The transparency of a urine sample can be described as clear, cloudy or flocculent.  Normal, freshly voided samples are clear, except for horses which contain a high concentration of calcium carbonate crystals which can cause the urine to appear cloudy.  Cloudy samples usually contain large particles and sediment, whereas flocculent samples contain particles which are large enough to be seen with the naked eye.  

The odor of urine is not diagnostic but may be a useful piece information for a veterinarian in making a diagnosis.  Improperly stored samples typically has a strong odor, as does urine from male cats, goats and pigs.  A fruity odor is due to the presence of ketones in the urine.   The excretion of some drugs may affect the odor of the urine. 

A foam may result when a tube of urine is shaken.  A white foam indicates the presence of protein, whereas a green foam indicates the presence of bile.  Horses NORMALLY have protein and mucus in their urine.  This results in urine with a syrup consistency that foams easily when mixed.

Tech Tip:  Urine that is dark red can be centrifuged for 5 minutes to determine if the color is due to RBCs or hemoglobin.  If RBCs are present in the urine, they will settle to the bottom of the centrifuge tube and the sample color clears, while the pigment hemoglobin will remain in the urine, causing the color to remain.

Specific gravity  

The specific gravity of  urine is its weight (density) compared to an equal amount of distilled water.

                           Specific gravity =  Density of urine/Density of water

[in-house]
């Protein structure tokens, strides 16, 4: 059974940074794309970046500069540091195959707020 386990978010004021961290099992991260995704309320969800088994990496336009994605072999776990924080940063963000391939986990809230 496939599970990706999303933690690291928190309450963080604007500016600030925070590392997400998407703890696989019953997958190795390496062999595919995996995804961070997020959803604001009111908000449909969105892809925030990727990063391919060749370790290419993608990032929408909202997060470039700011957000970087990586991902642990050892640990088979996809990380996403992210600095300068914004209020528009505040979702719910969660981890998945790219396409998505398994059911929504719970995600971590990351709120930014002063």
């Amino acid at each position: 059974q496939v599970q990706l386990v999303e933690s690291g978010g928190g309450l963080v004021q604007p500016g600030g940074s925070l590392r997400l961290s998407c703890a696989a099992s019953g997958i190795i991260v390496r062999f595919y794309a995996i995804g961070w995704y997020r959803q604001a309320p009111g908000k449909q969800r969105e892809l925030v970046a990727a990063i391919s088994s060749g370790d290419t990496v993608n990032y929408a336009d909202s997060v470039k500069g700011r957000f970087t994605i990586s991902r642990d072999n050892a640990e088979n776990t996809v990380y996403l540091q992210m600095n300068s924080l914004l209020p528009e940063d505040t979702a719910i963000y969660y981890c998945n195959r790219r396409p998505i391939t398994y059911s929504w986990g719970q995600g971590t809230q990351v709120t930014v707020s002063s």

Since urine contains various solutes it always has a specific gravity greater than 1.  The normal range of specific gravity for dogs is 1.018 to 1.045, whereas the specific gravity for cats is 1.020 to 1.040.  An increase in specific gravity (Hypersthenuric) indicates a more concentrated urine, whereas a decrease in specific gravity (Hyposthenuric) indicates a more dilute urine.  There are three ways to measure specific gravity: refractometer, urinometer, and reagent strips.  ALWAYS record the method used to determine the specific gravity, and if both a strip and refractometer are used, record both values as an internal quality control check.  These values typically do not agree well, and if they consistently agree, you may want to check your refractometer to be sure it is calibrated and reading appropriately.

The refractometer is the most frequently used procedure to measure specific gravity.  A drop of  urine is placed on the glass plate of the refractometer, the plastic cover closed and the specific gravity determined by observing the internal scale.  Since specific gravity is influenced by temperature, the refractometer should be temperature corrected to ensure consistent and accurate readings.  A refractometer should be calibrated using distilled water before using.  Additionally, be sure the refractometer is clean and dry before using.

                          Refract1.jpg (390480 bytes)       Refract 2.jpg (409594 bytes)

                                            Refractometer                                     Plastic cover of refractometer